* Welch suggests data an attempt to recover from debate
* White House slams Welch tweet as "ludicrous"
* Welch stands by his words but says he "not accusing anyone
By Scott Malone and Lucia Mutikani
BOSTON/WASHINGTON, Oct 5 BOSTON/WASHINGTON,
Oct 5 Jack Welch, the former chairman of General
Electric Co, provoked cries of outrage in Washington on
Friday when he suggested that the White House manipulated
September job figures for political gains.
White House officials dismissed as "ludicrous" a tweet Welch
sent to his more than 1.3 million followers that gave the
impression President Barack Obama's administration may have
rigged the data as a way of recovering from a poor showing at
Wednesday night's debate with Mitt Romney, his Republican
challenger for the White House.
"Unbelievable jobs numbersthese Chicago guys will do
anythingcan't debate so change numbers," Welch said in a
posting on Twitter. Obama formerly served as a senator from
The tweet was repeated more than 2,000 times, with many
mocking posts comparing Welch to New York real estate tycoon
Donald Trump, who during his failed bid for the presidency
loudly argued that Obama was not born in the United States, and
Clint Eastwood, who gave a widely panned speech at the
Republican National Convention in August.
Welch, who with his wife, Suzy Welch, writes a column for
Reuters, said he is not "accusing anyone of anything." But he
stood by his tweet.
"These numbers just don't go with the economic activity."
Welch said. "You draw your own conclusions."
Officials in Washington quickly dismissed the idea that the
Labor Department report - which showed unemployment falling to a
near four-year low of 7.8 percent - could be rigged.
"That's a ludicrous comment. No serious person believes that
the Bureau of Labor Statistics manipulates its statistics," said
Alan Krueger, chairman of the White House Council of Economic
Advisers. "The jobs report and all of their other statistics are
prepared by career employees. They use the same process every
month. They use the same process for Republican and Democratic
Later on MSBNC, Welch told host Chris Matthews: "I have no
evidence to prove (the BLS numbers were manipulated). I just
raised the question." But he said: "You don't think it's
coincidental that we've had the biggest job surge since 1983?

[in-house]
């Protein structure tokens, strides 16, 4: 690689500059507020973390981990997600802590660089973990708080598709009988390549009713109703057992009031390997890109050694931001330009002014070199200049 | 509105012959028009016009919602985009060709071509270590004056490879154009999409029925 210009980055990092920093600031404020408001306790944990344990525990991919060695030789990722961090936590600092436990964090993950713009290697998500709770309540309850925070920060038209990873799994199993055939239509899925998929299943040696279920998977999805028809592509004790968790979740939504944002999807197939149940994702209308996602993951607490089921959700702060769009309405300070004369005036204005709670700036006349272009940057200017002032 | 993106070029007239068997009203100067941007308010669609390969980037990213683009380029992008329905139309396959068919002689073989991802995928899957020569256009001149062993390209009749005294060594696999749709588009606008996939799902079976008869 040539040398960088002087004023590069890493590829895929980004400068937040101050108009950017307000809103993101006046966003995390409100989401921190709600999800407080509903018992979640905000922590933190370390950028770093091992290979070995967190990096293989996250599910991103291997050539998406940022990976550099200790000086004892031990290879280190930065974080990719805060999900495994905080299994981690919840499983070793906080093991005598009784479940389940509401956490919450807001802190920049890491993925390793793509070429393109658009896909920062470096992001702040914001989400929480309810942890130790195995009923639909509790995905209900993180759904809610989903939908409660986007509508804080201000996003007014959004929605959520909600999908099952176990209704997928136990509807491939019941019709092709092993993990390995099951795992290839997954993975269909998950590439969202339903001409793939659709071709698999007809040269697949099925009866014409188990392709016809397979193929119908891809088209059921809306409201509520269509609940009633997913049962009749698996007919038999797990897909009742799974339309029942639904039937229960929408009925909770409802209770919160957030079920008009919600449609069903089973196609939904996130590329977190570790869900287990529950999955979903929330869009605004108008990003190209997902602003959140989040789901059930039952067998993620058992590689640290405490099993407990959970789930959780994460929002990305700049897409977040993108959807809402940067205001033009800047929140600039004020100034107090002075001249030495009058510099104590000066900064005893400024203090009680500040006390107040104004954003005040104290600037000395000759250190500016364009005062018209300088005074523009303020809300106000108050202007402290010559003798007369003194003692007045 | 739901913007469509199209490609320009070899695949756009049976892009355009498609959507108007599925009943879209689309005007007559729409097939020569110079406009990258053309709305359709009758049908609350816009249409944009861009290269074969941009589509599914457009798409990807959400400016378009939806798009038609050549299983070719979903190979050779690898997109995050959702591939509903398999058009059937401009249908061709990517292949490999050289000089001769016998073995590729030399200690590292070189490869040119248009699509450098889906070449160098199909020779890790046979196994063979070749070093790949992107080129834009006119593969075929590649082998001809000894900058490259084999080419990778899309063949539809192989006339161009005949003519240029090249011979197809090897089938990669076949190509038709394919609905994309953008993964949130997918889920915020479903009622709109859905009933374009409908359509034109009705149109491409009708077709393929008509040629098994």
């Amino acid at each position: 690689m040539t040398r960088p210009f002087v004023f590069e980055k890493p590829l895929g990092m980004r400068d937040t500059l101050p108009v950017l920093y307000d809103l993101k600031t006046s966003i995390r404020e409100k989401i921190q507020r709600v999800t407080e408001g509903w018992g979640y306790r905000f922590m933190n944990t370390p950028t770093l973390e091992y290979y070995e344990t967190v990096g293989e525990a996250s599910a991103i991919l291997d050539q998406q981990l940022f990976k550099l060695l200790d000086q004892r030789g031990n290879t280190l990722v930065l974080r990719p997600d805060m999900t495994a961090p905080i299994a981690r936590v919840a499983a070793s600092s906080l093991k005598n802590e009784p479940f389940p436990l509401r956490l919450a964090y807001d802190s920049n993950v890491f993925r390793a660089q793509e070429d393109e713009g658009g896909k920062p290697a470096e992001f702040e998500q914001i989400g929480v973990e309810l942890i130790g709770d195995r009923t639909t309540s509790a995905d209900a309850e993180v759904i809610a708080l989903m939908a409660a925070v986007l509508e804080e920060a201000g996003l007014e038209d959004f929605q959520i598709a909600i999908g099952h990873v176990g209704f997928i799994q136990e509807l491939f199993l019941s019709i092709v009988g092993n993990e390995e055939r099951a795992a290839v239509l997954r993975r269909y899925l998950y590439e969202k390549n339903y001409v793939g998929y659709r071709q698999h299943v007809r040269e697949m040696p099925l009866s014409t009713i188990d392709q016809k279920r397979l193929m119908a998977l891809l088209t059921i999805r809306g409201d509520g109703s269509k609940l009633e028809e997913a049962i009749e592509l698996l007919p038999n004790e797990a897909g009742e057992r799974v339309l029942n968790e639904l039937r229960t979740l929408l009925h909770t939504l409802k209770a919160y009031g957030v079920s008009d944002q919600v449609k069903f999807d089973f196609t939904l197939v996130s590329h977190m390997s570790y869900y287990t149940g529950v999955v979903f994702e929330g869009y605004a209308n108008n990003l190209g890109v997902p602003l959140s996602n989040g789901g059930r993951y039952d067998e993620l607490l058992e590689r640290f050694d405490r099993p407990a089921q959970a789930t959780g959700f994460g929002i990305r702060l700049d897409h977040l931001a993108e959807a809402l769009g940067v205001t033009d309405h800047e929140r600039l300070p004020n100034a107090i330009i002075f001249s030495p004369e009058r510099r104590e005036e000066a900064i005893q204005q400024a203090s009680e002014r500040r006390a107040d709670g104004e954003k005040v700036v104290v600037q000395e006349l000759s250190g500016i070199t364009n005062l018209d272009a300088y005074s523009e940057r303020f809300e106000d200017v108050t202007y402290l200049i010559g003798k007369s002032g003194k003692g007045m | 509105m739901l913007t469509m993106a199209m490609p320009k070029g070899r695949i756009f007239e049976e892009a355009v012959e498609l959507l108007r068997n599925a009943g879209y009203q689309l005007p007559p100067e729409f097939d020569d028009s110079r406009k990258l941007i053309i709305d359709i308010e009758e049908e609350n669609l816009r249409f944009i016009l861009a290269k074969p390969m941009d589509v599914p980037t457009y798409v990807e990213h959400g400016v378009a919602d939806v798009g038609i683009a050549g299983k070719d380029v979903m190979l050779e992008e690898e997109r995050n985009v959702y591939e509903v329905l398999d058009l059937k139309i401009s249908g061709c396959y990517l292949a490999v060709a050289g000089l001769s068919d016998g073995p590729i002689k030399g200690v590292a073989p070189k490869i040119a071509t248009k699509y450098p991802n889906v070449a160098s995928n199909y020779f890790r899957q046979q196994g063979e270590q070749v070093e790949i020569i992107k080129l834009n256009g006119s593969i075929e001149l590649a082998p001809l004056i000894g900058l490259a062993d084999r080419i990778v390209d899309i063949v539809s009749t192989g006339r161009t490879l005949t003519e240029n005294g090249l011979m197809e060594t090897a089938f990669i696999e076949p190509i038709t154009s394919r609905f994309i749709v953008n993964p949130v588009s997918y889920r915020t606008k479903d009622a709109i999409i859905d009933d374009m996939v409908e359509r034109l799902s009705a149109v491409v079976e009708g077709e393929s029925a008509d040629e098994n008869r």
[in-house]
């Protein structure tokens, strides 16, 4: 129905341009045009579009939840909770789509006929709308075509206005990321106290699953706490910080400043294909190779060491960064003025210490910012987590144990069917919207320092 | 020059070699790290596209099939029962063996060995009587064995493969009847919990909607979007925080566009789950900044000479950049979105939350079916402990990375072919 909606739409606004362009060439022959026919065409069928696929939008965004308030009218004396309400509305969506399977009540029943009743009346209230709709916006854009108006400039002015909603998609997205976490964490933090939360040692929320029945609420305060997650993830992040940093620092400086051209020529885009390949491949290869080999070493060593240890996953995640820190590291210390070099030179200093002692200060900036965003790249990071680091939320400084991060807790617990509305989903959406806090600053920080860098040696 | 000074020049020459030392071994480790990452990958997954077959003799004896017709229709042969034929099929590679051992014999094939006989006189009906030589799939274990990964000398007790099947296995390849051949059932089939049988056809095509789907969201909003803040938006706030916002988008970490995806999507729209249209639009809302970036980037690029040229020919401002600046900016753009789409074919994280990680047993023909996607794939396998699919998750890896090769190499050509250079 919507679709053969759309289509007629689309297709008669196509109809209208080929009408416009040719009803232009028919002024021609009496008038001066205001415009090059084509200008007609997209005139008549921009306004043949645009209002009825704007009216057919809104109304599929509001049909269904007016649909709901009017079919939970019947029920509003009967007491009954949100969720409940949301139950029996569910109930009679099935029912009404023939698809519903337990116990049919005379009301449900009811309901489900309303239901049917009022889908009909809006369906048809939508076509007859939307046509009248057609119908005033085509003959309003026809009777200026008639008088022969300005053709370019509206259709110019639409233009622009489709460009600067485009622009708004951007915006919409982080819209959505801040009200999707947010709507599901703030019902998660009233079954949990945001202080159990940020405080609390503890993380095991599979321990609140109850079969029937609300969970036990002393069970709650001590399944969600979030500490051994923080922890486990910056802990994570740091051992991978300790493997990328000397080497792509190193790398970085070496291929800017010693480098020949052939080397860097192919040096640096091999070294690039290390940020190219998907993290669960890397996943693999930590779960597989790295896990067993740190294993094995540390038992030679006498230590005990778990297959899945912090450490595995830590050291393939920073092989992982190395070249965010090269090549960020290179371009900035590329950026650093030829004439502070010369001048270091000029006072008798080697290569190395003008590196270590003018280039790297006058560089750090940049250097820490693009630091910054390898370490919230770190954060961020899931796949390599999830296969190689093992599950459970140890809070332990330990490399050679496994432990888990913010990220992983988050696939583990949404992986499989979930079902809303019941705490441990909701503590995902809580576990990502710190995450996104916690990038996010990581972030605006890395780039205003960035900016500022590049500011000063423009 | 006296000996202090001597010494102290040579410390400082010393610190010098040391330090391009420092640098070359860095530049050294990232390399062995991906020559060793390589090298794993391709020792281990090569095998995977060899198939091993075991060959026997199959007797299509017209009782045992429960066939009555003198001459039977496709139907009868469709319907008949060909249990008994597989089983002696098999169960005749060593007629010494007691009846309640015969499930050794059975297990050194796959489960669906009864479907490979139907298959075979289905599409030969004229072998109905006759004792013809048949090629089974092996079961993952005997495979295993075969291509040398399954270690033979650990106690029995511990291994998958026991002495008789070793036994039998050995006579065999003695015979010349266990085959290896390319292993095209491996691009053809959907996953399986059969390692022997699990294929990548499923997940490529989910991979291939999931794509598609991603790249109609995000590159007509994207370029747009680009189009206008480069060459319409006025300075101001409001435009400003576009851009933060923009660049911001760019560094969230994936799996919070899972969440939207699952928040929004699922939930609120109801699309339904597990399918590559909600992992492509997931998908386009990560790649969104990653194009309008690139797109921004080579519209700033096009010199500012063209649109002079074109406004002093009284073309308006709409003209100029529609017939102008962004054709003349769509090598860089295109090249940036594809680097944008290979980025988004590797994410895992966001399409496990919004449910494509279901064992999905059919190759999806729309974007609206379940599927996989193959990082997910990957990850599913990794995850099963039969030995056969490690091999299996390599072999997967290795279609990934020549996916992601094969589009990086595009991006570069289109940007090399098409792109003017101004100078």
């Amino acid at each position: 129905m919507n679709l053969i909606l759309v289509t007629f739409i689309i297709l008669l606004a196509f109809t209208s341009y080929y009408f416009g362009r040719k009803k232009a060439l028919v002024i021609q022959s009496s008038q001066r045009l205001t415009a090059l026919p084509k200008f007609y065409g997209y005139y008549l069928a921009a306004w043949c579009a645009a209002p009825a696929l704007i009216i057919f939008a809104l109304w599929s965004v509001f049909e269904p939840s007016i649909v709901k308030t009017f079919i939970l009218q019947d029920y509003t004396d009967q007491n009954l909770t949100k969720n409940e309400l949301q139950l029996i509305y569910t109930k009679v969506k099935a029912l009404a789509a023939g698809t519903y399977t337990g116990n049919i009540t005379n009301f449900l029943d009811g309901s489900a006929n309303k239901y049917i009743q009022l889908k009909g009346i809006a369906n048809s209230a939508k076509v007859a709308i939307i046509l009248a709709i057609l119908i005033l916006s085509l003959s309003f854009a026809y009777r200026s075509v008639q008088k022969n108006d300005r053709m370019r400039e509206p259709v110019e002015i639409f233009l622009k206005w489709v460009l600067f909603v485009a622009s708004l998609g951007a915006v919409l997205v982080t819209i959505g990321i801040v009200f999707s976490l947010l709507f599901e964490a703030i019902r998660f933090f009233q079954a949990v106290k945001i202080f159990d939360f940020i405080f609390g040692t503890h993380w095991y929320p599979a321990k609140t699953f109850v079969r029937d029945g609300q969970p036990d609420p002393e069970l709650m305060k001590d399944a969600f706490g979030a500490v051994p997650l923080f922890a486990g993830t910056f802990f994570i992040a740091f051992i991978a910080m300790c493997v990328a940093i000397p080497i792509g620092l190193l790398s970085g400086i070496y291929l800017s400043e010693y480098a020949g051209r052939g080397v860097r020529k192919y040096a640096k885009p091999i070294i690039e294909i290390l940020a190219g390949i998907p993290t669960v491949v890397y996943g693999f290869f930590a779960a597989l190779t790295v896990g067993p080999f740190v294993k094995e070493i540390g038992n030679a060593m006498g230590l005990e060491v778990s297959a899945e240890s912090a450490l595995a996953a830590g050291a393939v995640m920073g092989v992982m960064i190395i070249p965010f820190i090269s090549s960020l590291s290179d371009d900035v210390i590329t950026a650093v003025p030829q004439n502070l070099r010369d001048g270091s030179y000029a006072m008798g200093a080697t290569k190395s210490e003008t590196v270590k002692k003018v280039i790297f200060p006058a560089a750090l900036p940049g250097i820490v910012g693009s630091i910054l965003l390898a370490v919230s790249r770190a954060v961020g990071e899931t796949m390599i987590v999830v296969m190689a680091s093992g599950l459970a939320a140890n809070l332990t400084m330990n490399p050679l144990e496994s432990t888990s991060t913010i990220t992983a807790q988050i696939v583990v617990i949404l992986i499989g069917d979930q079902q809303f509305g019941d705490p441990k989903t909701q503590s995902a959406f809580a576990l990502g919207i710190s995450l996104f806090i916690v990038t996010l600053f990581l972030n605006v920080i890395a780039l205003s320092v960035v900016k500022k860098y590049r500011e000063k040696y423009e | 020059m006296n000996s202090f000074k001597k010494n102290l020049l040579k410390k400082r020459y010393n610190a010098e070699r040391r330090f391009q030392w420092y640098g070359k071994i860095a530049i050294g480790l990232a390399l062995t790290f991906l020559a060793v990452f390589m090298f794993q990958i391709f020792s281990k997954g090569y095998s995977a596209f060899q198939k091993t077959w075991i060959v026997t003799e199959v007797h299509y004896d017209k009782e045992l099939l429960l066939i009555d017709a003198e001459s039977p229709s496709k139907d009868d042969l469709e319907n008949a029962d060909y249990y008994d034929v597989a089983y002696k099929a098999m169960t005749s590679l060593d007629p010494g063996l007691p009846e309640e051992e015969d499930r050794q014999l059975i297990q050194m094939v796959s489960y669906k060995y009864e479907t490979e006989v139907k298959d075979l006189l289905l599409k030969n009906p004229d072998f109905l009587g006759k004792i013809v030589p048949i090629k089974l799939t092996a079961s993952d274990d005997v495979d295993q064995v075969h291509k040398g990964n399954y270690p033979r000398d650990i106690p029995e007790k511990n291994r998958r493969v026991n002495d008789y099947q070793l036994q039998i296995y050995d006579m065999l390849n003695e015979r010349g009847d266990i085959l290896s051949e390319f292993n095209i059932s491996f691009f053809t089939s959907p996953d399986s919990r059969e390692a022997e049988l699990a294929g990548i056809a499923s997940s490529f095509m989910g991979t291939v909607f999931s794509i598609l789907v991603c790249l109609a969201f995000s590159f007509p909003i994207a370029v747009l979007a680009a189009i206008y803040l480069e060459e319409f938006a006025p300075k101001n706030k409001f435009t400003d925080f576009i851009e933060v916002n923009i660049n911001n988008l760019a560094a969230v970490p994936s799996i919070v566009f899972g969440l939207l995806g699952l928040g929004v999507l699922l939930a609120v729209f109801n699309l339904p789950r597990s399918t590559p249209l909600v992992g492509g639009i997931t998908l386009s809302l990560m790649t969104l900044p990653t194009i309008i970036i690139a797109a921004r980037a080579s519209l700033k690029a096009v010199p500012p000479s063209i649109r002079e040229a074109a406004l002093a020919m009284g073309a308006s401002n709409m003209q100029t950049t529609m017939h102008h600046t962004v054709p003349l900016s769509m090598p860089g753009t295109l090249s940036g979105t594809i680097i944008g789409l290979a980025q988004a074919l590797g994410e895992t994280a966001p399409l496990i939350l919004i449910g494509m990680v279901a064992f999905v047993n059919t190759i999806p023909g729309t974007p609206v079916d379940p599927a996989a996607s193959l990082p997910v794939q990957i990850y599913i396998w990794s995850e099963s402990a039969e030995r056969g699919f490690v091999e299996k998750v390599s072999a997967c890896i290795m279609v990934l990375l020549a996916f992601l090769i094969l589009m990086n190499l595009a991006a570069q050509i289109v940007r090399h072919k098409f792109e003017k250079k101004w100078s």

These numbers defy logic."
The tweet was by no means Welch's first criticism of Obama
on his Twitter feed, where he has regularly spoken out in favor
of Romney. During the presidential debate in Denver, Colorado,
on Wednesday night, Welch tweeted: "HOW can anyone vote for
Obama after this performancehe has demonstrated his
"This guy is the guy that's telling me the books are
cooked? That's hilarious," said Barry Ritholtz, CEO and director
of equity research at Fusion IQ in New York, which manages about
$300 million in assets. Ritholtz, one of the first to respond to
Welch's tweet, was referring to the allegation that during his
tenure at GE, Welch sometimes used the GE Capital finance unit
to sell quickly assets such as real estate and ensure that the
largest U.S. conglomerate regularly beat Wall Street profit
Other tweets agreed with Welch's assertion.
"In regards to today's jobs report---I agree with former GE
CEO Jack Welch, Chicago style politics is at work here," said
Florida Representative Allen West, a Republican, on Twitter.
BLS DEFENDS METHODS
Officials with the Bureau of Labor Statistics defended their
methods and findings, noting they are compiled by career civil
servants, not political appointees.
"We have done a monthly survey since 1940 and the methods
have broadly not changed," said Karen Kosanovich, an economist
with the bureau. "Fiddling with the numbers, I don't know how
that would be possible."
U.S. Labor Secretary Hilda Solis told CNBC that she was
"insulted" by the remark.
As for Welch, 76, he says he went through reviews of
more than a dozen companies in different industries this week
and none were stronger in the third quarter than they were in
"You can't just call me old and senile," he said.